Halloween is just around the corner – and even if your child has a disability, they should not be denied the chance to get dressed up and have some fun. This is a chance for them to interact with their peers and partake in the Halloween activities. Here are some tips to help your trick-or-treating go smoothly.
- Pre-plan your route before the big day. While driving through your neighborhood on the way home, do a quick scout of areas and homes you will want to visit as well as ones you will not visit. Check out which homes are the most accessible and will not frighten your child.
If going house-to-house makes you a bit nervous you may want to plan your own party at home. This allows you to better control the festivities while still giving your child the chance to dress up. Invite some of their friends and neighbors over.
- Another alternative to going house-to-house would be attending local planned events at the mall, school or other establishments. These events may be easier to manage since they have more organization. You could also call ahead to ensure the activities are accessible for you and your child.
- When choosing costumes, find ones that blend comfort, functionality and fun. Think of costume ideas that may complement a wheelchair, walking aid or scooter. For example, a wheelchair can pose as multiple things in the costume: a magic coach for a princess, magic carpet for a prince, a sports car or train, a dragon for its rider, or even a super hero duo. Get creative with your ideas or consult the internet for ideas if you’re not the creative type. Learn more about making or receiving accessible costumes by visiting organizations such as Magic Wheelchair and Parents.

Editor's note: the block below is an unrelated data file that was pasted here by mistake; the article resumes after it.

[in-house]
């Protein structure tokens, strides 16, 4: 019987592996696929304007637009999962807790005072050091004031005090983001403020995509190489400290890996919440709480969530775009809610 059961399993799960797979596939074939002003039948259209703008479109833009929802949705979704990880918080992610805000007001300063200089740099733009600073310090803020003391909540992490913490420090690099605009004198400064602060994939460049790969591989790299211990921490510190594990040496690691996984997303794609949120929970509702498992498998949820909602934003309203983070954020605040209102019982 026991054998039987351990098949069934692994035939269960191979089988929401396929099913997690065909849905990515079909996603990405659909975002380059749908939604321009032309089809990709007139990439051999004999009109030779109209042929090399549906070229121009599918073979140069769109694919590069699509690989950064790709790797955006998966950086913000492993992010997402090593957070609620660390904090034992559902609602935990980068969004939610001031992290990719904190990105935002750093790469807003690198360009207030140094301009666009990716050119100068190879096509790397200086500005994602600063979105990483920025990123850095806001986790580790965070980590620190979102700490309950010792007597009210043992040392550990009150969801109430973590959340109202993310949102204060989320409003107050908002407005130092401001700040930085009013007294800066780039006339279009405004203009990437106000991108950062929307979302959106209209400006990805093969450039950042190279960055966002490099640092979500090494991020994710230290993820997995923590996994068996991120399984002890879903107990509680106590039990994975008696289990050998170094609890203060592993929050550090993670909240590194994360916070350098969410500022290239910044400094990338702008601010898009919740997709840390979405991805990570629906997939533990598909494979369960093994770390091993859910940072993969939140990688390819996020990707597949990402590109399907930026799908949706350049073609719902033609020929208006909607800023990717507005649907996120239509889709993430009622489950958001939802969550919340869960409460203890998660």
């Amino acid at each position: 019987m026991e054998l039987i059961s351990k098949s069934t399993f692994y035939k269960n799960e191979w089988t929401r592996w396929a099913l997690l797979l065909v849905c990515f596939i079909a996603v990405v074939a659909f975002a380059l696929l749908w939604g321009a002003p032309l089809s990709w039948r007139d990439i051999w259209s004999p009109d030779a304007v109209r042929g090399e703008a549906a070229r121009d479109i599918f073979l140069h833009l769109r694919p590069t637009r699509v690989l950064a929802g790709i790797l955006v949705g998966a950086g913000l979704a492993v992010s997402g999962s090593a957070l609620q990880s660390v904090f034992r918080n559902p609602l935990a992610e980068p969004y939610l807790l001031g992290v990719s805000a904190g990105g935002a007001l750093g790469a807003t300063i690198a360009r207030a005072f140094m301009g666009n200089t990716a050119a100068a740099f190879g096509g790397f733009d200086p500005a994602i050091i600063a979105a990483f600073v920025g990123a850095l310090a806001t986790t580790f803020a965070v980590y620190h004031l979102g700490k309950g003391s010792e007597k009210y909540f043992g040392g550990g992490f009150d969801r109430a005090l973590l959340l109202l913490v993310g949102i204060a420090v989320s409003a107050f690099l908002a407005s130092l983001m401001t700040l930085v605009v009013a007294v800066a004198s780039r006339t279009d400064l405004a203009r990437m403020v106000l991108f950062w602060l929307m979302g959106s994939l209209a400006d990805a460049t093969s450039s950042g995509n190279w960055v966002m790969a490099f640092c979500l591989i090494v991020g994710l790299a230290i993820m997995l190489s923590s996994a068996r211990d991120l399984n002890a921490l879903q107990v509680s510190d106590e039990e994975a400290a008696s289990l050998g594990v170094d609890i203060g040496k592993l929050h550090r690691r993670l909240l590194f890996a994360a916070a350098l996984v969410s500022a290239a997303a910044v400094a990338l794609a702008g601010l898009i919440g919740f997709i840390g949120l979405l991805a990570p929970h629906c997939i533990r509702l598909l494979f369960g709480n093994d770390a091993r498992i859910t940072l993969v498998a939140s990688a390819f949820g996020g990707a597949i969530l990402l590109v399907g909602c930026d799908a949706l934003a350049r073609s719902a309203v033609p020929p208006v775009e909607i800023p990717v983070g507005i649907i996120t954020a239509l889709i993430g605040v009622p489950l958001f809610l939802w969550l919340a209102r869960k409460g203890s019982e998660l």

NMEDA wishes you and your children the happiest Halloween!
This mobility update has been brought to you by NMEDA – the National Mobility Equipment Dealers Association. Need some information on how to make your vehicle wheelchair accessible or upgraded with the latest and most convenient features? Contact a NMEDA dealer in your local area. Your local NMEDA member is a mobility equipment and accessibility expert!